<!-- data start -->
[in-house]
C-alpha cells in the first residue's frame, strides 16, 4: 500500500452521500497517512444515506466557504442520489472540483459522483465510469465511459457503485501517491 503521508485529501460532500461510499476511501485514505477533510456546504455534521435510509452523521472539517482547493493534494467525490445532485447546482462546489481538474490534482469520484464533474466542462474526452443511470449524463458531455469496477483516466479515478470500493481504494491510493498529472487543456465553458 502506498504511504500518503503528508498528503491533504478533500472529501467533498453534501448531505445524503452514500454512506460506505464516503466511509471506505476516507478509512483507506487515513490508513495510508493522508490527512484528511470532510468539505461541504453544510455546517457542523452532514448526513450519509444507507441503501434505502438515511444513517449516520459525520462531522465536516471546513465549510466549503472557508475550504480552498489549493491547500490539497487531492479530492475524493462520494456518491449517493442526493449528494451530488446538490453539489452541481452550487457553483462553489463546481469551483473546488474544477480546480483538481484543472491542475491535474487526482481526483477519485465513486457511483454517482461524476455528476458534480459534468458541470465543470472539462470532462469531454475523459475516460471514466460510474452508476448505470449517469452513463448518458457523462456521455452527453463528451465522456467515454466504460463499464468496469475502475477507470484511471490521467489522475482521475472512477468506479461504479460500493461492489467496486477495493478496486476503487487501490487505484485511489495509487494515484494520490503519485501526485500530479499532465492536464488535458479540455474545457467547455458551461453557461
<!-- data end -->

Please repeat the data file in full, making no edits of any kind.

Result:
[in-house]
C-alpha cells in the first residue's frame, strides 16, 4: 500500500452521500497517512444515506466557504442520489472540483459522483465510469465511459457503485501517491 503521508485529501460532500461510499476511501485514505477533510456546504455534521435510509452523521472539517482547493493534494467525490445532485447546482462546489481538474490534482469520484464533474466542462474526452443511470449524463458531455469496477483516466479515478470500493481504494491510493498529472487543456465553458 502506498504511504500518503503528508498528503491533504478533500472529501467533498453534501448531505445524503452514500454512506460506505464516503466511509471506505476516507478509512483507506487515513490508513495510508493522508490527512484528511470532510468539505461541504453544510455546517457542523452532514448526513450519509444507507441503501434505502438515511444513517449516520459525520462531522465536516471546513465549510466549503472557508475550504480552498489549493491547500490539497487531492479530492475524493462520494456518491449517493442526493449528494451530488446538490453539489452541481452550487457553483462553489463546481469551483473546488474544477480546480483538481484543472491542475491535474487526482481526483477519485465513486457511483454517482461524476455528476458534480459534468458541470465543470472539462470532462469531454475523459475516460471514466460510474452508476448505470449517469452513463448518458457523462456521455452527453463528451465522456467515454466504460463499464468496469475502475477507470484511471490521467489522475482521475472512477468506479461504479460500493461492489467496486477495493478496486476503487487501490487505484485511489495509487494515484494520490503519485501526485500530479499532465492536464488535458479540455474545457467547455458551461453557461